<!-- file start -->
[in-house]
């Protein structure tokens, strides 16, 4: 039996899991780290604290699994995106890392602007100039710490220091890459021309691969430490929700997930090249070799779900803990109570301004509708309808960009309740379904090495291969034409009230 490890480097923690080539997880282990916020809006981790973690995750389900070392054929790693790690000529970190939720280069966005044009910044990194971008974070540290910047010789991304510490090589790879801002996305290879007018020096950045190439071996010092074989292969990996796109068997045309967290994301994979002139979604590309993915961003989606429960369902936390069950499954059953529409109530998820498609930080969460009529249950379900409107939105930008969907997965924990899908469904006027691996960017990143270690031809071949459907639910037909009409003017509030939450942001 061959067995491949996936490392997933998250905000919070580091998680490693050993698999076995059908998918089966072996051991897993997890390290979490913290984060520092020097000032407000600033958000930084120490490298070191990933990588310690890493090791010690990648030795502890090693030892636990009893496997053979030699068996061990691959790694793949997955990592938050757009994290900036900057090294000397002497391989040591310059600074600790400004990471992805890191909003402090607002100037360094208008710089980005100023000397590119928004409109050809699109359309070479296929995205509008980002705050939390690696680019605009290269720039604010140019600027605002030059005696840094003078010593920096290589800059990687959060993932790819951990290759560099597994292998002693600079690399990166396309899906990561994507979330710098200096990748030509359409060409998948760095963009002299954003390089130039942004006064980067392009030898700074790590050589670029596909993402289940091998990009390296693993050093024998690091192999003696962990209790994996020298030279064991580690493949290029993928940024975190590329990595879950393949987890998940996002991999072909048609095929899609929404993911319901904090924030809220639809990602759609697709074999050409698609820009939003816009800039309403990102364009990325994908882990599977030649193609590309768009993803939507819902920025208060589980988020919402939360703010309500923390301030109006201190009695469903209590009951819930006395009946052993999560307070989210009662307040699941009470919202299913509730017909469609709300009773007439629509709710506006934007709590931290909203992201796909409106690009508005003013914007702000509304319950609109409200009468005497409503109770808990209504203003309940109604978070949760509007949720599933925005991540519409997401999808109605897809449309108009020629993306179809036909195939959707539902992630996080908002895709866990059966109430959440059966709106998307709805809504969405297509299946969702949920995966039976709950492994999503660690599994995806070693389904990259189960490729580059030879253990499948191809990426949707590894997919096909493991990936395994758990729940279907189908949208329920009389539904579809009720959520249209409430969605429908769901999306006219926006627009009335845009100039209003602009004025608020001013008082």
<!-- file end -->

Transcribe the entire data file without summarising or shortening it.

[in-house]
């Protein structure tokens, strides 16, 4: 039996899991780290604290699994995106890392602007100039710490220091890459021309691969430490929700997930090249070799779900803990109570301004509708309808960009309740379904090495291969034409009230 490890480097923690080539997880282990916020809006981790973690995750389900070392054929790693790690000529970190939720280069966005044009910044990194971008974070540290910047010789991304510490090589790879801002996305290879007018020096950045190439071996010092074989292969990996796109068997045309967290994301994979002139979604590309993915961003989606429960369902936390069950499954059953529409109530998820498609930080969460009529249950379900409107939105930008969907997965924990899908469904006027691996960017990143270690031809071949459907639910037909009409003017509030939450942001 061959067995491949996936490392997933998250905000919070580091998680490693050993698999076995059908998918089966072996051991897993997890390290979490913290984060520092020097000032407000600033958000930084120490490298070191990933990588310690890493090791010690990648030795502890090693030892636990009893496997053979030699068996061990691959790694793949997955990592938050757009994290900036900057090294000397002497391989040591310059600074600790400004990471992805890191909003402090607002100037360094208008710089980005100023000397590119928004409109050809699109359309070479296929995205509008980002705050939390690696680019605009290269720039604010140019600027605002030059005696840094003078010593920096290589800059990687959060993932790819951990290759560099597994292998002693600079690399990166396309899906990561994507979330710098200096990748030509359409060409998948760095963009002299954003390089130039942004006064980067392009030898700074790590050589670029596909993402289940091998990009390296693993050093024998690091192999003696962990209790994996020298030279064991580690493949290029993928940024975190590329990595879950393949987890998940996002991999072909048609095929899609929404993911319901904090924030809220639809990602759609697709074999050409698609820009939003816009800039309403990102364009990325994908882990599977030649193609590309768009993803939507819902920025208060589980988020919402939360703010309500923390301030109006201190009695469903209590009951819930006395009946052993999560307070989210009662307040699941009470919202299913509730017909469609709300009773007439629509709710506006934007709590931290909203992201796909409106690009508005003013914007702000509304319950609109409200009468005497409503109770808990209504203003309940109604978070949760509007949720599933925005991540519409997401999808109605897809449309108009020629993306179809036909195939959707539902992630996080908002895709866990059966109430959440059966709106998307709805809504969405297509299946969702949920995966039976709950492994999503660690599994995806070693389904990259189960490729580059030879253990499948191809990426949707590894997919096909493991990936395994758990729940279907189908949208329920009389539904579809009720959520249209409430969605429908769901999306006219926006627009009335845009100039209003602009004025608020001013008082």